Many data breaches that occur involve cards of some sort. The major targets of the thieves are e-commerce platforms and the retail sector.
That’s why complying with payment card industry (PCI) regulations is important for every business. Doing so doesn’t only protect your valuable assets but also your customers.
What is PCI compliance?
PCI compliance is a requirement for any business that transmits or processes cardholder data to abide by the global data security standards (DSS) in order to protect that data. The standards are formulated and enforced by the PCI Security Council.
The standards apply to credit, prepaid and debit cards. Automated clearing house (ACH) payments are exempted from the regulations.
Although the regulations are normally the same, every credit card company pronounces their own rules. That’s why it is possible to find a few differences in PCI compliance standards.
Businesses are generally divided into four risk levels by the PCI security council depending on the size of transactions they process per day or per year. This is regardless of whether the transactions are e-commerce, in-person, or if the merchant has faced a data breach.
Below is the breakdown of the risk levels:
• Merchant 1: This involves businesses that process more than six million card transactions in a day
• Merchant Level 2: All businesses with over one million card payments per year
• Merchant Level 3: businesses that conduct from 20,000 to one million e-commerce annual transactions
• Merchant Level 4: businesses that carry out at least one million card payments or 20,000 e-commerce payments yearly
Becoming PCI compliant
Abiding by the PCI security standards may sometimes be a challenge for most businesses. However, meeting these requirements is the best solution to shielding your business and customers from fraudsters.
Third-party applications and merchant banks deal with most of the aspects of PCI requirements. This means that most of the work is already done on your behalf.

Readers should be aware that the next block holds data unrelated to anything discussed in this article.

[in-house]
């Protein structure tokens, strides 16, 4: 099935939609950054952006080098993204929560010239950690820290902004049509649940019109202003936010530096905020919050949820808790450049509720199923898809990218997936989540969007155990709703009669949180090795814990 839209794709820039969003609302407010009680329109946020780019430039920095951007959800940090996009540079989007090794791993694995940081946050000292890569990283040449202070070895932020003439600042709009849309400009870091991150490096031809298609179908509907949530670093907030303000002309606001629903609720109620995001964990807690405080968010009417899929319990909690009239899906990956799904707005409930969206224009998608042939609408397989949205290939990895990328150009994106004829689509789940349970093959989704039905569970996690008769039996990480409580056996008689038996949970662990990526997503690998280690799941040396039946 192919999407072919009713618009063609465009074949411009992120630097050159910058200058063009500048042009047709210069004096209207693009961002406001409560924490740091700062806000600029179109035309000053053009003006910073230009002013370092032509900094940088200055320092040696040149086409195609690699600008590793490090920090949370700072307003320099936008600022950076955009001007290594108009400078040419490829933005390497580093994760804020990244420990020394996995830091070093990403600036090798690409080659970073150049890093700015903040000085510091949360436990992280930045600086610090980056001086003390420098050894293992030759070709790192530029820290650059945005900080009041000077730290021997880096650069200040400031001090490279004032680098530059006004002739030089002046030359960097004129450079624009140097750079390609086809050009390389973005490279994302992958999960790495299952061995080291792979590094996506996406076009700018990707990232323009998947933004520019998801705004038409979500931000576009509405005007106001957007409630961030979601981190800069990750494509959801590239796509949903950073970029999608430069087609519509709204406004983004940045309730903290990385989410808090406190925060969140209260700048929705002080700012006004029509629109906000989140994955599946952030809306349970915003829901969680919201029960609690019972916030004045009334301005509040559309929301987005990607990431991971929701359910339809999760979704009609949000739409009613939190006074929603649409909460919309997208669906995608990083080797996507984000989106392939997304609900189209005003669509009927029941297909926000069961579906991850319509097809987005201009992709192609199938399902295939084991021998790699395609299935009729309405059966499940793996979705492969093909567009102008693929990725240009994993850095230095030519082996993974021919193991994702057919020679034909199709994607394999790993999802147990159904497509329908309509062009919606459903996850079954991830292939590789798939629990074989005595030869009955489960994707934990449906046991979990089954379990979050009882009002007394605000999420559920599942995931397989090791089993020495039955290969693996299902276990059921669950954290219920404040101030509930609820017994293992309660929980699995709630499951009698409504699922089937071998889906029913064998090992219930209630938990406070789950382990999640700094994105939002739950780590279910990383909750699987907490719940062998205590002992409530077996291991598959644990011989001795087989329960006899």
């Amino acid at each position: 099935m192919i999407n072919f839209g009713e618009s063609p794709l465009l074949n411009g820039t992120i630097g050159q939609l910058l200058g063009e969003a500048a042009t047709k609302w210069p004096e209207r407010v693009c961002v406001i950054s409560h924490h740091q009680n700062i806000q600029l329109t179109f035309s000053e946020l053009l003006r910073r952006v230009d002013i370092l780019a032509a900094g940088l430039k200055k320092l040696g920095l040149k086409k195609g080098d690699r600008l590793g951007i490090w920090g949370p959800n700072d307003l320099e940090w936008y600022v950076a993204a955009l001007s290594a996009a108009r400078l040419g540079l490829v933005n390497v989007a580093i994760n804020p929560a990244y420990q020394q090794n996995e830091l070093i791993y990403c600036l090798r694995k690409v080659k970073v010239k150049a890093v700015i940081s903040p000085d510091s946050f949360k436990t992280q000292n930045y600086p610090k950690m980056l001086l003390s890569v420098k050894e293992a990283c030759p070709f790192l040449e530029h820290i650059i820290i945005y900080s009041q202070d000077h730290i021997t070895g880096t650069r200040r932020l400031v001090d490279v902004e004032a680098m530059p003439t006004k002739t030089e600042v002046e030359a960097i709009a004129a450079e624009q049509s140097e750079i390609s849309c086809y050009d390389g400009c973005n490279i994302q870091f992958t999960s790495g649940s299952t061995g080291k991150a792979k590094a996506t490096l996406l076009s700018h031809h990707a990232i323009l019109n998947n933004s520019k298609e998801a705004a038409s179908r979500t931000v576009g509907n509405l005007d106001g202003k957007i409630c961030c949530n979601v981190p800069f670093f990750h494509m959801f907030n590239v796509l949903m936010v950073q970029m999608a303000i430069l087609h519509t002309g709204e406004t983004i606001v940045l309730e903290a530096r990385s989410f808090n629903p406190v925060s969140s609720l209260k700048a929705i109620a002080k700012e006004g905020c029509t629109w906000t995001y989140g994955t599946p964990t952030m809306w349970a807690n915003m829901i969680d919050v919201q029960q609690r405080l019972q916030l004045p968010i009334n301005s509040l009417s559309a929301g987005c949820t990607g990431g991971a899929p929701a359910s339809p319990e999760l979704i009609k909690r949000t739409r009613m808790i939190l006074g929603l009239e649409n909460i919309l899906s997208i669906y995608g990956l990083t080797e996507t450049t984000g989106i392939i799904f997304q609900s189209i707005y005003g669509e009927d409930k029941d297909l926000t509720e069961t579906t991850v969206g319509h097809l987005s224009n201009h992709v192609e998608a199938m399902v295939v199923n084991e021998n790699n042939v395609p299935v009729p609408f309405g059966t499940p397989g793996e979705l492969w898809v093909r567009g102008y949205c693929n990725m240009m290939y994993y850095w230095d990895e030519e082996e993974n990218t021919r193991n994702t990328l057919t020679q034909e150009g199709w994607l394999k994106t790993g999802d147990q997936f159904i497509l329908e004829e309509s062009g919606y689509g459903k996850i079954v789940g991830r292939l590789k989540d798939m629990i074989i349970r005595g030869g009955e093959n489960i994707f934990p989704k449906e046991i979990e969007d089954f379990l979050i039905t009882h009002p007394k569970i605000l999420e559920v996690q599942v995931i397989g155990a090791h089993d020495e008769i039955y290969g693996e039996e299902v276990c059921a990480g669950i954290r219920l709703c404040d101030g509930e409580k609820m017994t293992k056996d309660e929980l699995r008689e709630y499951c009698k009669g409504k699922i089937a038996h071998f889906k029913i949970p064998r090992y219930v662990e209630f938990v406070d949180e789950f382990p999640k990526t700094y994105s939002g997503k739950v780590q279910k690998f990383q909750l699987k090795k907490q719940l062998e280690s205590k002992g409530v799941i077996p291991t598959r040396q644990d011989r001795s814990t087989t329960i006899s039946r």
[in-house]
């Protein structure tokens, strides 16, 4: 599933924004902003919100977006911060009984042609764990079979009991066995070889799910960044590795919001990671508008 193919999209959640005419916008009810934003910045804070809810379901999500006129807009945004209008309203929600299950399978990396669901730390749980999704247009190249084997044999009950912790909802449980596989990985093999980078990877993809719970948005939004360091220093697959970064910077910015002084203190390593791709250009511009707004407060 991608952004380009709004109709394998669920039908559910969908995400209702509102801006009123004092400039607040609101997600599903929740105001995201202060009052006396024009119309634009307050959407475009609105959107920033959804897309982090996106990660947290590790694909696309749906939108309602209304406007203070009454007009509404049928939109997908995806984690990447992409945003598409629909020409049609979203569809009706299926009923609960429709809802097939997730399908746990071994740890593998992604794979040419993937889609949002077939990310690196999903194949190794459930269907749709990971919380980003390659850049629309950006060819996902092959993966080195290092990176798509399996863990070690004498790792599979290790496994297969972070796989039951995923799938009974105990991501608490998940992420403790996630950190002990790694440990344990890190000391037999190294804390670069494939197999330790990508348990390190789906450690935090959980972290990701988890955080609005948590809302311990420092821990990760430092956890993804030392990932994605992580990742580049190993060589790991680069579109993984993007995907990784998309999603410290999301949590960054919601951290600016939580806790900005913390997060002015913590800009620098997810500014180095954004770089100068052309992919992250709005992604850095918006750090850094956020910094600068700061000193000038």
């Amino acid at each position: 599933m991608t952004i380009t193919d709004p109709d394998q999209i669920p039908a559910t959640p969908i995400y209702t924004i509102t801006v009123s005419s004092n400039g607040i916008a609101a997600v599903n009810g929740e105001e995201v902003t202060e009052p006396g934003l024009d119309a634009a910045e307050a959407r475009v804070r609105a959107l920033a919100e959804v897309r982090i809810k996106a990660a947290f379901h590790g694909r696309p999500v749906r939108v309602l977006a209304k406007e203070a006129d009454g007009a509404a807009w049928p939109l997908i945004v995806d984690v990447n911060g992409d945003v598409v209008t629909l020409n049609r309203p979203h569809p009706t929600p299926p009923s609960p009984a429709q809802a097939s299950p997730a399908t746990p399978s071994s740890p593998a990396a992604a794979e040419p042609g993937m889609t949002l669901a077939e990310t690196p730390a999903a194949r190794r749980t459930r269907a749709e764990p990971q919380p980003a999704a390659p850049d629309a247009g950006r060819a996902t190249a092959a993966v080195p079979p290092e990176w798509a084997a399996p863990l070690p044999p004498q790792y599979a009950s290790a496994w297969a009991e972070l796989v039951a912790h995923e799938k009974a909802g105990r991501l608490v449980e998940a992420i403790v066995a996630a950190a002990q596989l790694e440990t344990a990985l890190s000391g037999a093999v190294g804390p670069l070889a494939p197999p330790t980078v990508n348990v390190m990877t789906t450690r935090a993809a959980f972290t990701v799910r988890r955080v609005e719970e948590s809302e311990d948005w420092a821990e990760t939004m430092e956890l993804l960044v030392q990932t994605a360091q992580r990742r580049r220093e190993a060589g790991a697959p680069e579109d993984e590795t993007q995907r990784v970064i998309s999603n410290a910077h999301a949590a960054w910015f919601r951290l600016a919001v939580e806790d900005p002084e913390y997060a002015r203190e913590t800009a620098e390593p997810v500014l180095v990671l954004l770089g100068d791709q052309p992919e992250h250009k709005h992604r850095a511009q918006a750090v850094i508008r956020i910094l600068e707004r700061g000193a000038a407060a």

However, it is your duty to ensure that the third-party systems collaborating with your business comply with the PCI requirement standards.
Your business is supposed to assess and make a report about your efforts. All businesses that fall under the Level 4 PCI risk level are required to carry out quarterly regular network scans, fill in an annual PCI questionnaire, and submit a compliance report.
Sometimes the PC council, banks, and other financial institutions may ask for attestation of compliance (AOC) to verify if your business is PCI compliant. In order to meet all the scanning requirements, you can hire an accredited scanning vendor (ASV).
One of the first steps in a DSS assessment is to determine the extent of eth cardholder data using the sales process. This entails knowing the locations together with the flow of cardholder data, processes, and the type of technology that they interact with.
Step 1: Maintaining a secure network
Network security is supposed to shield the system from unauthorized access both internally and externally. Below are some of the tips to secure your network:
• Maintain firewalls
• Test network connection
• Isolate systems
• Use secure passwords
Step 2: Protect cardholder data
According to PCI requirements, personal user information such as the name of the cardholder, service date, primary account number, and expiry date can only be kept on secure networks.
Step 3: Manage vulnerabilities
After securing your system, the next step is to turn your attention to managing potential vulnerabilities. Phishers and hackers are always on the lookout for the slightest loophole to get into your network.
Step 4: Implement access controls
All employees that have access to cardholder data are potential loopholes. To guarantee the security of sensitive data, restrict access to a need-to-know basis only.
Step 5: Monitor and test your network
It is important to conduct regular tests on your network to identify any security breaches.
Step 6: have a strong information security policy
All employees in your company or business should understand the importance of data protection. The best way to do this is by having a strong policy of information protection.